I was a wreck after that night. I had been right there at the end. I saw Superman's burnt, broken body. I felt the cold and stillness where there should have been warmth, a bull-strong heartbeat, a vibrant hum of life. I watched the Guardsmen and the Firemen bury him in the wet, smoking wreckage of the beautiful temple of learning that Lex Luthor's great-grandfather had built for this city back in 1895. The men who did the work were wonderful. They stopped the fire, and they found out about the radiation. They got people to the hospital and started to clean up the mess. They took care of everything, and all I could do was cry.
I went in to work two days later. The Planet and the Inquisitor had cooperated to get a paper out the morning after the catastrophe, but after that first day both organizations were able to pull together the staff and resources to resume independent publication. Some people didn't turn up.
One of them was my partner, Clark Kent.
He'd left work a little early the day before the Extra-Terror hit Japan. There was big fire down in Suicide Slum, and he said he'd try to call a story in before deadline. The story had been called in from a pay-phone (I don't know why Clark would never carry a cell) in time to be a small item on the bottom of page three of the issue which carried the front-page headline "Monster Attacks Tokyo." That was the last anyone had heard of him. Superman had been at that fire, too. He saved the lives of a woman and two little kids.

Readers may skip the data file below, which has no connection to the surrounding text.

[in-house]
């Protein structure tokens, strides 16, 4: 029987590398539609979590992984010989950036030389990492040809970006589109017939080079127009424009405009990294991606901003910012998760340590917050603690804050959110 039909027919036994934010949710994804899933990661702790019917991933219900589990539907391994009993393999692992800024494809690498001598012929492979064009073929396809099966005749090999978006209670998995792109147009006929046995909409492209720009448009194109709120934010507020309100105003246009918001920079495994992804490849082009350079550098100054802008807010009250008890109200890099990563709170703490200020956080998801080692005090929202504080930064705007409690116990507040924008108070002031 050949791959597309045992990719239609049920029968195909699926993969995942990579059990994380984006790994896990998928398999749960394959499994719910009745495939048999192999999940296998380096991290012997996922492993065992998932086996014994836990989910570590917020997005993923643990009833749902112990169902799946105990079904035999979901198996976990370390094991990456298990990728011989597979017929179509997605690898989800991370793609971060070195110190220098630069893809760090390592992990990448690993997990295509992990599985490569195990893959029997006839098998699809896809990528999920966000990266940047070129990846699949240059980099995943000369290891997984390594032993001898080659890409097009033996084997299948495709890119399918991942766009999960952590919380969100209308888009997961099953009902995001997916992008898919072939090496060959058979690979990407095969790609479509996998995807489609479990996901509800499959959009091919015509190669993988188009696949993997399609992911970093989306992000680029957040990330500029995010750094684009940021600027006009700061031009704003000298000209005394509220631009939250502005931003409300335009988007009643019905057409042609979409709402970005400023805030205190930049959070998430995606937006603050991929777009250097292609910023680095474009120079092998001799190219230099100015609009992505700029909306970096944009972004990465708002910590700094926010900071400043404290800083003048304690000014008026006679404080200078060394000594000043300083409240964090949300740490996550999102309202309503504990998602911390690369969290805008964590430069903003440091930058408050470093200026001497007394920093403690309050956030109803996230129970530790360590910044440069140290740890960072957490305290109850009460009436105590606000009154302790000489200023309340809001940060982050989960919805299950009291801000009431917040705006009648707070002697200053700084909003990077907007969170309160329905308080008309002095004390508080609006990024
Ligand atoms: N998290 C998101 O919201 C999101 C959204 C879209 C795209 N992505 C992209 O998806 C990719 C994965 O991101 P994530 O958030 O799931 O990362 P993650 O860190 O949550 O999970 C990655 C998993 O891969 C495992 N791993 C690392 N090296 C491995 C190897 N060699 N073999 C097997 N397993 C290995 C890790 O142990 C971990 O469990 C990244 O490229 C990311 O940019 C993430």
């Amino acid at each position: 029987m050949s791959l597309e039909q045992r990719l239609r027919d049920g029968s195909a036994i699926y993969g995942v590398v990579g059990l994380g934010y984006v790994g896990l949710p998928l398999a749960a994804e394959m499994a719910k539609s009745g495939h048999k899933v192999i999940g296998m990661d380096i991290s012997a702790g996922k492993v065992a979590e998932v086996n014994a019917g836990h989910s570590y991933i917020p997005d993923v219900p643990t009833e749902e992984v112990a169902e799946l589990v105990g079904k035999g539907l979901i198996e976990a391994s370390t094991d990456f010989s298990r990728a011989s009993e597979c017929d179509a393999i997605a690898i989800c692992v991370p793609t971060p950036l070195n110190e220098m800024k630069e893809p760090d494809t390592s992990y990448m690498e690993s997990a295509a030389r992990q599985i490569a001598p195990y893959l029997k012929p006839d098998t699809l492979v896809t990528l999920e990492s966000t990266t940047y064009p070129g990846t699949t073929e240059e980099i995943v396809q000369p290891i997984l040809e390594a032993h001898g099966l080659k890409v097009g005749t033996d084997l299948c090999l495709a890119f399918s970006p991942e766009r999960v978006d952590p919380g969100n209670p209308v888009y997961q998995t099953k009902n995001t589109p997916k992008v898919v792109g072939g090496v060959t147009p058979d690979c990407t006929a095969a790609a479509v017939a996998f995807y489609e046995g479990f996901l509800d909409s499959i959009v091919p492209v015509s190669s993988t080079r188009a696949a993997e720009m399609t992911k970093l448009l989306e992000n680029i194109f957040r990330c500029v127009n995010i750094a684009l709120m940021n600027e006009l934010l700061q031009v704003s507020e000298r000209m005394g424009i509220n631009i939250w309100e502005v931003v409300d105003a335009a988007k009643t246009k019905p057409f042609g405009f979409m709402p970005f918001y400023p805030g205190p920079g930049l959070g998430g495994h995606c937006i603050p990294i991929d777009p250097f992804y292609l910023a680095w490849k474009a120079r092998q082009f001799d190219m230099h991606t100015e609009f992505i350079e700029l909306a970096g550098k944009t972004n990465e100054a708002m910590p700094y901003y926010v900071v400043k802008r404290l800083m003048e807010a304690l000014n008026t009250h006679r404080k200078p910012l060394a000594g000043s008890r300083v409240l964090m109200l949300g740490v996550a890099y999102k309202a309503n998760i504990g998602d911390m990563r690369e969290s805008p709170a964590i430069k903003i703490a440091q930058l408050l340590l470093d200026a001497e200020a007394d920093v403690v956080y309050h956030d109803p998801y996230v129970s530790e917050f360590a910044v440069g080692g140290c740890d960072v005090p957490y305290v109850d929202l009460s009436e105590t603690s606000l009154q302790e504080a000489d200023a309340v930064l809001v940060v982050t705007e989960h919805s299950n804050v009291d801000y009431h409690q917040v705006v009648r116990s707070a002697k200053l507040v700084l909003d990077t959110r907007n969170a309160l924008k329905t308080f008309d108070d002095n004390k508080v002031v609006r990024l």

The next day's headline was "Superman Dead." Clark Kent didn't make the paper until Christmas Day, when we published our lists of Kansas Missing Persons and Kansas Slain.
Chapter Two: There's a Saying in Kansas
There's an old saying in Kansas: "There's so much good in the worst of us, and so much bad in the best of us, that it hardly behooves any of us to talk about the rest of us." People say that the late Kansas Governor Edward Hoch wrote that in his newspaper, the Marion Record. My dad used to repeat it sometimes. It was more honored in the breach than the observance. I suppose if he'd found it easy advice to follow, he wouldn't have had to repeat it so much.
I have things I tell myself all the time, too. You can't save everybody. All you can do is your best. It's not the end of the world. Even now, I have to say them over and over, and they do about as much good as my dad's reminding himself to not judge people and gossip.
Before, it was worse.
Cities are loud; it's their nature. Millions of people crammed into a few square miles are going to make a certain amount of noise. Some of them are bound to be in trouble at any given time. There's always going to be someone crying, or screaming, or dying. It's hard to hear that and not try to help. It's really hard to do triage on their cries, to only help the ones that need help most and that are most likely to actually benefit from your actions. It's super hard (ha!) to do triage in your head all the time and hold down a steady job and save the world from big threats like scary alien invaders.
When I put it that way, I'm almost glad I finally failed.